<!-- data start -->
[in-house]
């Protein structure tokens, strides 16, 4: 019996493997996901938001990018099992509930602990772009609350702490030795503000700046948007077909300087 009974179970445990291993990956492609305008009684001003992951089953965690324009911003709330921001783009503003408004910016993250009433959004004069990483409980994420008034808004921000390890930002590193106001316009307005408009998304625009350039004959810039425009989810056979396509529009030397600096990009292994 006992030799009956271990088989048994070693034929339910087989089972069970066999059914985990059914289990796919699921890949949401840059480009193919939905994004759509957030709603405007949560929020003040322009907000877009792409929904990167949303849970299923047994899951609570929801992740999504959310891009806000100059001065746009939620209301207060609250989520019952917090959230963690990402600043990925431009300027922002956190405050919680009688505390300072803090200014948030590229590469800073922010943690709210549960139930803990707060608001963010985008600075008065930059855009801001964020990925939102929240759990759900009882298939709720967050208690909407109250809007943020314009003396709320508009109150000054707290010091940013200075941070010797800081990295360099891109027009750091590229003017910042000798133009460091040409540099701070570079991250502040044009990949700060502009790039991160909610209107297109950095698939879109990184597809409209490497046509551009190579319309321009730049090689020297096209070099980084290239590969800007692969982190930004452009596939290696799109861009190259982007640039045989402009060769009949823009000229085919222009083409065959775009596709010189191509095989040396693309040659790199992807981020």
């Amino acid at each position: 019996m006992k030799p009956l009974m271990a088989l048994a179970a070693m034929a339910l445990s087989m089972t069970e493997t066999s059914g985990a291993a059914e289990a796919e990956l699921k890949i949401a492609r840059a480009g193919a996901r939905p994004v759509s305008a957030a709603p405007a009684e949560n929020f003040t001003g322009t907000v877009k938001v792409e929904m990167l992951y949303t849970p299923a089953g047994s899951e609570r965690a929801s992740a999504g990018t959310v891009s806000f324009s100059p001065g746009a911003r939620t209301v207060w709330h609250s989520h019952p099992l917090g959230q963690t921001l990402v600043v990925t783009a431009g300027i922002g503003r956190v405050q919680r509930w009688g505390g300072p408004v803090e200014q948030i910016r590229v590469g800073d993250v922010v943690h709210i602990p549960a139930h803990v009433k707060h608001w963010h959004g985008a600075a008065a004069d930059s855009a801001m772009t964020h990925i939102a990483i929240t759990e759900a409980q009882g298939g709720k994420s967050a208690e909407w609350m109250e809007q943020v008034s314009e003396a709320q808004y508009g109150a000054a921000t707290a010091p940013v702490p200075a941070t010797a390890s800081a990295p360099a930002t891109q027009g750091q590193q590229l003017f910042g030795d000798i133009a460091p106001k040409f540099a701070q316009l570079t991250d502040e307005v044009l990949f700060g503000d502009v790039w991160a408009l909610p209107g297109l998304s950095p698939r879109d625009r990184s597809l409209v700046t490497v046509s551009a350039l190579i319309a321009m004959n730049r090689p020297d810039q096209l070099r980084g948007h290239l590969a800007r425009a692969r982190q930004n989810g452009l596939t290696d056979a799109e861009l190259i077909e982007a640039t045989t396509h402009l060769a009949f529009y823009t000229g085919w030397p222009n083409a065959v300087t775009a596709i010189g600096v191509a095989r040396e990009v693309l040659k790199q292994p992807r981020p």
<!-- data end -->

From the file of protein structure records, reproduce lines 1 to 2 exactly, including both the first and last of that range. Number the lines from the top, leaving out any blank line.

[in-house]
């Protein structure tokens, strides 16, 4: 019996493997996901938001990018099992509930602990772009609350702490030795503000700046948007077909300087 009974179970445990291993990956492609305008009684001003992951089953965690324009911003709330921001783009503003408004910016993250009433959004004069990483409980994420008034808004921000390890930002590193106001316009307005408009998304625009350039004959810039425009989810056979396509529009030397600096990009292994 006992030799009956271990088989048994070693034929339910087989089972069970066999059914985990059914289990796919699921890949949401840059480009193919939905994004759509957030709603405007949560929020003040322009907000877009792409929904990167949303849970299923047994899951609570929801992740999504959310891009806000100059001065746009939620209301207060609250989520019952917090959230963690990402600043990925431009300027922002956190405050919680009688505390300072803090200014948030590229590469800073922010943690709210549960139930803990707060608001963010985008600075008065930059855009801001964020990925939102929240759990759900009882298939709720967050208690909407109250809007943020314009003396709320508009109150000054707290010091940013200075941070010797800081990295360099891109027009750091590229003017910042000798133009460091040409540099701070570079991250502040044009990949700060502009790039991160909610209107297109950095698939879109990184597809409209490497046509551009190579319309321009730049090689020297096209070099980084290239590969800007692969982190930004452009596939290696799109861009190259982007640039045989402009060769009949823009000229085919222009083409065959775009596709010189191509095989040396693309040659790199992807981020």